Lori Drew not guilty of felony computer hacking

Today, a Los Angeles jury acquitted [Lori Drew] of three felony computer hacking charges. She was convicted of three misdemeanor counts for accessing a computer without authorization. The 49-year-old Missouri resident posed as a teenage boy on MySpace and harassed her daughter’s estranged friend [Megan Meier], who then committed suicide. The case came to our attention in May because of it’s unorthodox use of the federal Computer Fraud and Abuse Act. Prosecutors charged that by violating MySpace’s Terms of Service, [Drew] had gained unlawful access to their computers for the purpose of harming others, an equivalent to computer hacking. While an interesting approach to cyberbullying, it would set a very dangerous precedent for anyone that had violated a TOS before (all of us). The case broke when [Drew]‘s employee [Ashley Grills] testified that no one involved had read the TOS, that the hoax was all her idea, and that she sent the final message to [Meier].

MySpace cofounder Tom Anderson former hacker

MySpace users are very familiar with the visage of their first “friend” and MySpace cofounder [Tom Anderson], but did you ever wonder what he used to do before he became everyone’s friend? TechCrunch’s investigative reporting revealed that [Tom] was a hacker in the eighties who hacked into the Chase Manhattan Bank computer system, which attracted the attention of the FBI. Under the handle “Lord Flathead”, he became the leader of a black hat hacker group by the time he was fourteen. His activities (along with those of other hackers) led to one of the largest FBI raids in California history. Because he was a minor at the time, he was not arrested, but put on probation in exchange for an agreement to stop committing computer crimes. This definitely makes having [Tom Anderson] on your friends list just a bit more interesting, doesn’t it?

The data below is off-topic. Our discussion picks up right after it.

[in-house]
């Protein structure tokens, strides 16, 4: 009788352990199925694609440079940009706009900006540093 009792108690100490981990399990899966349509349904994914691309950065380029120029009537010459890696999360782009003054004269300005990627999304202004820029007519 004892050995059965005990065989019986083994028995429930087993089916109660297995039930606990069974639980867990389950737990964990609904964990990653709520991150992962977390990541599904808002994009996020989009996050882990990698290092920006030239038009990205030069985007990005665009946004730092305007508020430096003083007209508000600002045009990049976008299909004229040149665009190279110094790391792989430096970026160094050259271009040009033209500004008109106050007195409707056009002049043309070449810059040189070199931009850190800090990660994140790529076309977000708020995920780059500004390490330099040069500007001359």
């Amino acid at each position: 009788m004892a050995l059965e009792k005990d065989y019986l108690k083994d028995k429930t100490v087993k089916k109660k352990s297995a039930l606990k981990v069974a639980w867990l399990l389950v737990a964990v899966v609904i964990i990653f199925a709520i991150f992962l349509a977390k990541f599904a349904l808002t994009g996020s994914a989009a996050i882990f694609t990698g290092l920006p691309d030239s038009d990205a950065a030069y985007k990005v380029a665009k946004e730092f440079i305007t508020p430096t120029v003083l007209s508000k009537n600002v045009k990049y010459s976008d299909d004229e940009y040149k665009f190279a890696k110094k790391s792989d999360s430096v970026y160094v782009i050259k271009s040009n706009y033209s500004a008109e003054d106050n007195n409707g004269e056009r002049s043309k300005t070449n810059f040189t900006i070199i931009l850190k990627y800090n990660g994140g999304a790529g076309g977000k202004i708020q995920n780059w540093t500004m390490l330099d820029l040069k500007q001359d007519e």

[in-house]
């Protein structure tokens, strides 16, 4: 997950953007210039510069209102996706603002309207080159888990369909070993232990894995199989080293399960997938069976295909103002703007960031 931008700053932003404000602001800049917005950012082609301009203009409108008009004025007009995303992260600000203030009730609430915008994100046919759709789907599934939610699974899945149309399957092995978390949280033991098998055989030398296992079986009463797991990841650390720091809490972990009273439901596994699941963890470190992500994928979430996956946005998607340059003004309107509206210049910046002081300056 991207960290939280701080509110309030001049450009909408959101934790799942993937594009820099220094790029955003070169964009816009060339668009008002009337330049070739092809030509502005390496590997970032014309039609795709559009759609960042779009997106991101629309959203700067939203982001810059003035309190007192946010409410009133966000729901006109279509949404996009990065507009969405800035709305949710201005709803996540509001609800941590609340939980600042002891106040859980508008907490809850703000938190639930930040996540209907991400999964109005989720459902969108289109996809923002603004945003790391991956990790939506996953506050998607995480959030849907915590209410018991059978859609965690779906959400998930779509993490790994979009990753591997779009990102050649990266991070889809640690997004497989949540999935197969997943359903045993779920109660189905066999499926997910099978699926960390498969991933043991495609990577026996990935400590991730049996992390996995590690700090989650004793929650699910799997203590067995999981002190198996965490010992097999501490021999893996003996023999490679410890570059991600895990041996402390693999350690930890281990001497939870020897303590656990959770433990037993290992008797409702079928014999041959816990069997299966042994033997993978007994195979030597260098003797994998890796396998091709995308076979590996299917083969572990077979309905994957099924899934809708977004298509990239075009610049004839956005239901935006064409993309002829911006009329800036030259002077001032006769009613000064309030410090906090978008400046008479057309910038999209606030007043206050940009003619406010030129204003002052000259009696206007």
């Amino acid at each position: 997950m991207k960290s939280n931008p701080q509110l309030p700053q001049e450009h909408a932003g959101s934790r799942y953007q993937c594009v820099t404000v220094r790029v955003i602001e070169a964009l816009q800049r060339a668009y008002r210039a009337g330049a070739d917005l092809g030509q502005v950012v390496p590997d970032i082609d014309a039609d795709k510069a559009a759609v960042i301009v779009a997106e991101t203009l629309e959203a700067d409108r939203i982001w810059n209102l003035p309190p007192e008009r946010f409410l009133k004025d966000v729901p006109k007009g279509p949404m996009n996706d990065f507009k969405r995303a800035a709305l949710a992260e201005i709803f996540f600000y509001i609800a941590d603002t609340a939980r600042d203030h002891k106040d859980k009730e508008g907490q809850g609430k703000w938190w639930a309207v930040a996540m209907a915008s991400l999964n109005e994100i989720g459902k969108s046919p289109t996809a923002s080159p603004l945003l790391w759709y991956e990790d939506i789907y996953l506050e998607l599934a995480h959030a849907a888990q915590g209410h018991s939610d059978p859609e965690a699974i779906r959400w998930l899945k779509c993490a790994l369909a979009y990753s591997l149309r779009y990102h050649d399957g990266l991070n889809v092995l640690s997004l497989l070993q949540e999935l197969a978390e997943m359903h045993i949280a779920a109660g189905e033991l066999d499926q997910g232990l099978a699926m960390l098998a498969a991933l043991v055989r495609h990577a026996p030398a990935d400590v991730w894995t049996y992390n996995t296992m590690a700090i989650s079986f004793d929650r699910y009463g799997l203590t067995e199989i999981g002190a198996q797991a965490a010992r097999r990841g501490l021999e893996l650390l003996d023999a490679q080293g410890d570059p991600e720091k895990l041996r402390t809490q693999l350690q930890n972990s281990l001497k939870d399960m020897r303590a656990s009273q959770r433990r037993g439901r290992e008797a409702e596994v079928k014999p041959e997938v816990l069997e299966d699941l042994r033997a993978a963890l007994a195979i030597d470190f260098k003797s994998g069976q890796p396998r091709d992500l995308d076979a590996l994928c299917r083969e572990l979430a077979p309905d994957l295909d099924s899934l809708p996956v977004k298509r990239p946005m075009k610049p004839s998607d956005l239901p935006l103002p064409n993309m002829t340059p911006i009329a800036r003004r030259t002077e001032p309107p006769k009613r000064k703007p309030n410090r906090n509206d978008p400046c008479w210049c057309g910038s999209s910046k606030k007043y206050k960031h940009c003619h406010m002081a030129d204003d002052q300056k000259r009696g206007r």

[via Digg]

Hacker sentenced for stalking internet celebrity


[Jeffrey Robert Weinberg] has been sentenced to 2 years in state prison for a single act of computer intrusion. He had already served time in federal prison for hacking into Lexis-Nexis. Weinberg was caught through his cyberstalking – he went after an Internet celebrity. [Amor Hilton] was a MySpace user with a popular show on Stickam. Hilton found herself locked out of her MySpace account, and her cellphone account disconnected. She alleged that he demanded phone sex and nude photos of her. [Hilton] worked with the police to identify the hacker using a photo that he sent. After [Weinberg] completes his sentence in state prison, he will have to face repercussions for violation of his federal probation, which came with severe restrictions on his computer usage.